Sometimes, in my kitchen, at our friends’ home using their grill, and in the food blogging world, things just don’t go as planned. Recipes go horribly awry; pictures turn out blurry; fluorescent lighting makes food appear greenish, blueish or just plain blah.
Or the incredibly simple but WOW shrimp recipe I’ve loved and made for years – with Beautiful Grill Marks Every Single Time – ends up having Zero Grill Marks, Whatsoever the one time I finally remembered to take photographs.
Thankfully, despite a few snafus during the cooking process, the shrimp still tasted pretty freakin’ great.
Snafus?? Well, let’s just say that, if a man walking around in an Amazing Technicolor Dreamcoat offers to grill the shrimp you’ve so carefully and beautifully marinated … okay, fine; the marinade only takes 5 minutes to put together, so maybe you mostly spent the 1-hour marination period following the brief prep period drinking generous glassfuls of wine and chatting away with the Dreamcoat-wearer’s future wife.
Anyway, the take-away is not to let those shrimp out of your sight, even (especially?) if they’re under the protection of a guy flaunting a super awesome Dreamcoat. I mean, grilling shrimp isn’t rocket science, as long as a few, very easy details are attended to.
First, make sure that grill is HOT. Just because you grilled a giant steak on it 15 minutes ago doesn’t mean it’s still hot. Also, you probably cooked that huge slab of cow at a temperature more along the lines of medium-hot (if not, it’s probably either utterly black on the outside or completely raw in the middle). So test the temperature by placing one hand, palm down, just an inch above the grill; if your hand recoils after 1-2 seconds, the grill is truly hot and ready to go.
Why put your delicate hands at risk? Every grill is different. Some heat up immediately; others take an hour. Some have temperature dials; charcoal grills (my favorite) don’t. Even those with temperature dials have different standards for what is low, medium, and high heat. The only way to get consistent results when cooking on new, different, or inconsistent (::ahem:: communal barbecues in our apartment complex) grills is with this hand test. Bobby Flay said so.
Second, if you’re using a fancy new propane grill or even an old rustic one, make sure there is propane in the tank, preferably before you start. But if you let the barbecue heat up for 30 minutes, forget about it for another 45 minutes, then remember the plan was barbecued foods – not just beer – for dinner and throw the aforementioned large hunk of red meat on the grill for 30 minutes … maybe make sure the tank is not just “not totally empty,” but is actually “pretty full” to start. Maybe also check the temperature and/or tank again after the red meat is done, just to be safe.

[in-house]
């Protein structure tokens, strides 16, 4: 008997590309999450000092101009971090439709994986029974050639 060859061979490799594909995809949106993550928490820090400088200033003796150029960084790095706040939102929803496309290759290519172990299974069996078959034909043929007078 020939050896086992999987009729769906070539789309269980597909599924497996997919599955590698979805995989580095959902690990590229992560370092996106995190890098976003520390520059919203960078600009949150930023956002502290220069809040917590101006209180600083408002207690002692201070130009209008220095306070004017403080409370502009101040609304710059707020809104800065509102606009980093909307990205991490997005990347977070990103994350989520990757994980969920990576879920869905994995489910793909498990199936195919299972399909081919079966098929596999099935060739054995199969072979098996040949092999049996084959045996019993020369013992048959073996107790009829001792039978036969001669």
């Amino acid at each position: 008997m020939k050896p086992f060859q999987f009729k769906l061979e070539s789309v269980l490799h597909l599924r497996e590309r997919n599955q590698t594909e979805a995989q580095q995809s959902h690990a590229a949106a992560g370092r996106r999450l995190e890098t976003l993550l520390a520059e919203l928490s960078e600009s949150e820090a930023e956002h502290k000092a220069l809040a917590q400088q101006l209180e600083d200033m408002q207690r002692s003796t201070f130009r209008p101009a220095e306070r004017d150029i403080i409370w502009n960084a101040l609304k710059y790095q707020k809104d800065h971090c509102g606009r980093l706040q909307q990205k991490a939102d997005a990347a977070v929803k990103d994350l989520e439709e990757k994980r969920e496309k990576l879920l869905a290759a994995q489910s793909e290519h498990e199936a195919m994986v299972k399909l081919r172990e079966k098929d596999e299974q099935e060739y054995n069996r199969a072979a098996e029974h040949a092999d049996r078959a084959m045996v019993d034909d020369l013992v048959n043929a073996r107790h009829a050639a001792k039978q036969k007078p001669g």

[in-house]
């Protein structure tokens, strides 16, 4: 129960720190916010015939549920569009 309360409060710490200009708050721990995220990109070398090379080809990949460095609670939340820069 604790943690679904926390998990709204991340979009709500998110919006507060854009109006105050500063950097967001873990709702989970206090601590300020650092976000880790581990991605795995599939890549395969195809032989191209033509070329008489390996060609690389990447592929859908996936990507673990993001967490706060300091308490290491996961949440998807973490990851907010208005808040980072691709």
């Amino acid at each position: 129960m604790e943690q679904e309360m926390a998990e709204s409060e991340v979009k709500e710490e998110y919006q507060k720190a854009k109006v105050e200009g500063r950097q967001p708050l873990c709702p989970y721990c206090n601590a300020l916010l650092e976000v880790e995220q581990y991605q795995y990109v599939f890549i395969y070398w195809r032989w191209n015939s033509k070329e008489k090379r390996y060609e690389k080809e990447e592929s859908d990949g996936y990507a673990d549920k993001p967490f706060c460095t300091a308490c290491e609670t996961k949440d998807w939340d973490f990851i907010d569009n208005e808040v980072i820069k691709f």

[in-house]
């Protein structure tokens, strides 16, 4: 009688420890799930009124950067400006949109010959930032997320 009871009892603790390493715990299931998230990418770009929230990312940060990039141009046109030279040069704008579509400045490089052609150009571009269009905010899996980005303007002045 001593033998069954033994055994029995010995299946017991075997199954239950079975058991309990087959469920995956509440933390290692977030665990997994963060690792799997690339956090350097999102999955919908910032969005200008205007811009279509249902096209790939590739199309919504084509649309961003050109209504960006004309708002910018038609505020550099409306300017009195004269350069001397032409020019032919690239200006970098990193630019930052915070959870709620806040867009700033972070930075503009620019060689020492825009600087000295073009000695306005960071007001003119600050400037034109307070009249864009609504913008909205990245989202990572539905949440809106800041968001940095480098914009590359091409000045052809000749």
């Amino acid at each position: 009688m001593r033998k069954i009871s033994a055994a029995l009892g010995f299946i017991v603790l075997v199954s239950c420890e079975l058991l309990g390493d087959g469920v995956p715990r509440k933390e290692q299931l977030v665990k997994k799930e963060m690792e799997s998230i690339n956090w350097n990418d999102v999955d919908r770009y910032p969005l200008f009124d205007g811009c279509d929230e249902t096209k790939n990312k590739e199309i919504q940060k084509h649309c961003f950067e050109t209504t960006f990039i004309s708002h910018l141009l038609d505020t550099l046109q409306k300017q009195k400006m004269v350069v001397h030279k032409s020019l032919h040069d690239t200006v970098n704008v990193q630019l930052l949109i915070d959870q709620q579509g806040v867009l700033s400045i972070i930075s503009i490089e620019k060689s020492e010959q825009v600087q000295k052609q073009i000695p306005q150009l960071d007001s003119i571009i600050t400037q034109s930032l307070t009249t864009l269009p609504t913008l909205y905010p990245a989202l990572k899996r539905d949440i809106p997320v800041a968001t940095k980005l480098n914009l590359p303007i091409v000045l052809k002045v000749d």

Otherwise, the poor shrimp, which need only 3 minutes max to cook on a hot grill, will not get grill marks. They won’t even cook. Fundamentals, people!
Finally, if your grill is super hot and you haven’t run out of propane, don’t get flip-happy or move whatever-you’re-grilling around constantly. Let it be, and flip it only once if you want it to sear properly on the outside and develop beautiful grill marks – both of which keep whatever-you’re-grilling from sticking to the grill.
On the other hand, if the shrimp haven’t turned remotely pink after 5 minutes on the grill, you’ve probably run out of propane, in which case you should try to salvage them by sauteing them in a bit of olive oil on the stove. And hey – it worked!
I mean, could you honestly concentrate on grilling shrimp if you were walking around in an Amazing Technicolor Dreamcoat? I can’t say that I could.
Grilled Herbed Shrimp (Adapted from Ina Garten)
Serves 6 with side dishes
Ina adds dry mustard to her marinade, but I never seem to have that on hand. Instead, I always add just a bit more Dijon mustard to the mix, and have never been disappointed with the outcome. I’ve also made this with just parsley, just basil, or even a combination of cilantro and the other herbs, also with good results.
Note: Leave tails on when peeling the shrimp for easier skewering.
2 lbs. large shrimp (16 to 20 per pound), peeled and deveined (see Note, above)
3 cloves garlic, minced
1 medium yellow onion, small-diced
1/4 c. minced fresh parsley
1/4 c. minced fresh basil
1 Tbsp. Dijon mustard
2 tsp. kosher salt
1/2 tsp. freshly ground black pepper
1/4 c. olive oil
1 lemon, juiced
Stir together all the ingredients (except shrimp) until well combined. Add shrimp, and toss until well coated. Let marinate for 1 hour at room temperature, or cover and refrigerate for up to 2 days.
Skewer the shrimp (about 3 to 4 shrimp on a 12-inch skewer). Heat a barbecue to high heat (to ensure proper temperature, place hand 1 inch above grill; if your hand recoils after 1-2 seconds, the grill is ready). Grill shrimp until pink, about 1 1/2 minutes per side.
Serve with rice pilaf and grilled vegetables (e.g. chopped zucchini, yellow summer squash, mushrooms and tomatoes – cook in a metal pan placed directly on the grill, about 5 to 10 minutes depending on the size you cut them).